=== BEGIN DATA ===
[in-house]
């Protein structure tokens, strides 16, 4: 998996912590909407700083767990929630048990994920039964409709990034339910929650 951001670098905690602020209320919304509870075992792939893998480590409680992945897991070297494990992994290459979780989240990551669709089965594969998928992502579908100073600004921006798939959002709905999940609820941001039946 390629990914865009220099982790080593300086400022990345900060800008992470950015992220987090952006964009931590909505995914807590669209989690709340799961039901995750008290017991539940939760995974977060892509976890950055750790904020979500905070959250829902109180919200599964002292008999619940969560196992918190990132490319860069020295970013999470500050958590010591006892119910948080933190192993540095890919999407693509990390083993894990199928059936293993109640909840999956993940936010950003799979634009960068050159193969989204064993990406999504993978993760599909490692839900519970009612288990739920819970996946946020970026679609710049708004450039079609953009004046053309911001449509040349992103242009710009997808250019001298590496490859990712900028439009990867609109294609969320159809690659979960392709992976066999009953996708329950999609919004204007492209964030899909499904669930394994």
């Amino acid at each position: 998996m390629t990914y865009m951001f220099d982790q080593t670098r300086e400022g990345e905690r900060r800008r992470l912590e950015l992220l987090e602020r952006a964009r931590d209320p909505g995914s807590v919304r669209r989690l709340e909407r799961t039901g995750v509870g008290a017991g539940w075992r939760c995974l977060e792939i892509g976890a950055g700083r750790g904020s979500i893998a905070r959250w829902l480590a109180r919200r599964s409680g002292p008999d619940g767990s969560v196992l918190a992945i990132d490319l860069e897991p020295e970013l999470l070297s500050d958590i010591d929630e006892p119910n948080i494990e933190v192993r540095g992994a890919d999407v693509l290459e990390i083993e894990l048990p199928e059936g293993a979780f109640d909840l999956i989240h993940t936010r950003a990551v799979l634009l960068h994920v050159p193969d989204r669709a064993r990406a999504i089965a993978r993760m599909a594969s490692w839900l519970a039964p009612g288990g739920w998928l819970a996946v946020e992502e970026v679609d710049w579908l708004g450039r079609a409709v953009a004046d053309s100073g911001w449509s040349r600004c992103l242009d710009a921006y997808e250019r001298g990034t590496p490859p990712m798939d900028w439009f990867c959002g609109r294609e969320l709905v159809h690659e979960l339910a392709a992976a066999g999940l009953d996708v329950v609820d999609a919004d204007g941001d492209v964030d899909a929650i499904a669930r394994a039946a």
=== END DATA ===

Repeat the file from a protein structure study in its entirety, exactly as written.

[in-house]
């Protein structure tokens, strides 16, 4: 998996912590909407700083767990929630048990994920039964409709990034339910929650 951001670098905690602020209320919304509870075992792939893998480590409680992945897991070297494990992994290459979780989240990551669709089965594969998928992502579908100073600004921006798939959002709905999940609820941001039946 390629990914865009220099982790080593300086400022990345900060800008992470950015992220987090952006964009931590909505995914807590669209989690709340799961039901995750008290017991539940939760995974977060892509976890950055750790904020979500905070959250829902109180919200599964002292008999619940969560196992918190990132490319860069020295970013999470500050958590010591006892119910948080933190192993540095890919999407693509990390083993894990199928059936293993109640909840999956993940936010950003799979634009960068050159193969989204064993990406999504993978993760599909490692839900519970009612288990739920819970996946946020970026679609710049708004450039079609953009004046053309911001449509040349992103242009710009997808250019001298590496490859990712900028439009990867609109294609969320159809690659979960392709992976066999009953996708329950999609919004204007492209964030899909499904669930394994």
């Amino acid at each position: 998996m390629t990914y865009m951001f220099d982790q080593t670098r300086e400022g990345e905690r900060r800008r992470l912590e950015l992220l987090e602020r952006a964009r931590d209320p909505g995914s807590v919304r669209r989690l709340e909407r799961t039901g995750v509870g008290a017991g539940w075992r939760c995974l977060e792939i892509g976890a950055g700083r750790g904020s979500i893998a905070r959250w829902l480590a109180r919200r599964s409680g002292p008999d619940g767990s969560v196992l918190a992945i990132d490319l860069e897991p020295e970013l999470l070297s500050d958590i010591d929630e006892p119910n948080i494990e933190v192993r540095g992994a890919d999407v693509l290459e990390i083993e894990l048990p199928e059936g293993a979780f109640d909840l999956i989240h993940t936010r950003a990551v799979l634009l960068h994920v050159p193969d989204r669709a064993r990406a999504i089965a993978r993760m599909a594969s490692w839900l519970a039964p009612g288990g739920w998928l819970a996946v946020e992502e970026v679609d710049w579908l708004g450039r079609a409709v953009a004046d053309s100073g911001w449509s040349r600004c992103l242009d710009a921006y997808e250019r001298g990034t590496p490859p990712m798939d900028w439009f990867c959002g609109r294609e969320l709905v159809h690659e979960l339910a392709a992976a066999g999940l009953d996708v329950v609820d999609a919004d204007g941001d492209v964030d899909a929650i499904a669930r394994a039946a």